In the Feb. 3 opinion article “Exam forces students to cram irrelevant facts,” was the writer, professor Julian Dierkes of Canada, looking at the same national university exam that I took?
The Japanese portion involved two long reading comprehension sections in addition to some recognition of kanji characters. The English portion, too, included four long reading comprehension selections, which accounted for most of the score.
The math section involved writing out a long problem before selecting the correct answers. Same for the biology section. The geography exam involved questions requiring memorization, but it also included long problems that required the test-taker to apply comprehensive knowledge of geographic features to select the right answers. That’s just off the top of my head.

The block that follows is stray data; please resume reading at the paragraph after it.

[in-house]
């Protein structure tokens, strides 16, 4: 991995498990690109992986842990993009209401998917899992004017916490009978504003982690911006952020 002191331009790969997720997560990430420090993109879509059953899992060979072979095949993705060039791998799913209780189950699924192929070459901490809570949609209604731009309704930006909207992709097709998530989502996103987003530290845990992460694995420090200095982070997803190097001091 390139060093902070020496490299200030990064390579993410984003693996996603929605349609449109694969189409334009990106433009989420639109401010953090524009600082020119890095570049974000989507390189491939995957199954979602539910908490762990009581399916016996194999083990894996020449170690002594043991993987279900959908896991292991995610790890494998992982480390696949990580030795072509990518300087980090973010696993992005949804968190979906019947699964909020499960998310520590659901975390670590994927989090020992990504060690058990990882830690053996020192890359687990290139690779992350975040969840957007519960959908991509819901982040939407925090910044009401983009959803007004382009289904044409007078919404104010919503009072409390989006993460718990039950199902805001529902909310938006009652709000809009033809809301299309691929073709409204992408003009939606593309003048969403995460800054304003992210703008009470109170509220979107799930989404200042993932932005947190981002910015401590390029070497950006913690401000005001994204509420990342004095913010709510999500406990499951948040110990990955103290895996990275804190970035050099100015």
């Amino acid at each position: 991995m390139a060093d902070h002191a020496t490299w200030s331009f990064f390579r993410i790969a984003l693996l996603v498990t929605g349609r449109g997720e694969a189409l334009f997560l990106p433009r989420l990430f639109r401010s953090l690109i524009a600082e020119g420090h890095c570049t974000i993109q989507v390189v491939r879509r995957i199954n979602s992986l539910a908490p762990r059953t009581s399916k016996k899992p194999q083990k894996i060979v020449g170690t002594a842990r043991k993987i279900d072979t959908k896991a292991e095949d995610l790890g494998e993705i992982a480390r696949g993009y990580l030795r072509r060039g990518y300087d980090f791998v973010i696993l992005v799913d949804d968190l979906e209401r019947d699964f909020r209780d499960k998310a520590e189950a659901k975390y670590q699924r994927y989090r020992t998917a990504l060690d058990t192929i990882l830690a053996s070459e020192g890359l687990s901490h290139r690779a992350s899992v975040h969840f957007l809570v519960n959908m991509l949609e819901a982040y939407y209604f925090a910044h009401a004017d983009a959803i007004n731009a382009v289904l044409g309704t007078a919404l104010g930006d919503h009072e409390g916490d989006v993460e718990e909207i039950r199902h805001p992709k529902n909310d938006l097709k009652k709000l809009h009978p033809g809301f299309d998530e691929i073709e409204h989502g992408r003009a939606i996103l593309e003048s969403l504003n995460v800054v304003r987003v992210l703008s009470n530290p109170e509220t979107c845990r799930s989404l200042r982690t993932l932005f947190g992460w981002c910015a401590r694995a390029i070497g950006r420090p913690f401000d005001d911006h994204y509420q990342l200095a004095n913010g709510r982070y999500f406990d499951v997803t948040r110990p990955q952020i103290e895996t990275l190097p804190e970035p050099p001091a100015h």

There are always problems with tests requiring only multiple-choice answers for ease of scoring, and there are problems with the exclusive use of test scores to judge student ability, though this is less and less the case in Japan. All in all, the “center exam” is a much more comprehensive test of a student’s basic knowledge and analytical ability than, say, the American SAT exam is.
The opinions expressed in this letter to the editor are the writer’s own and do not necessarily reflect the policies of The Japan Times.
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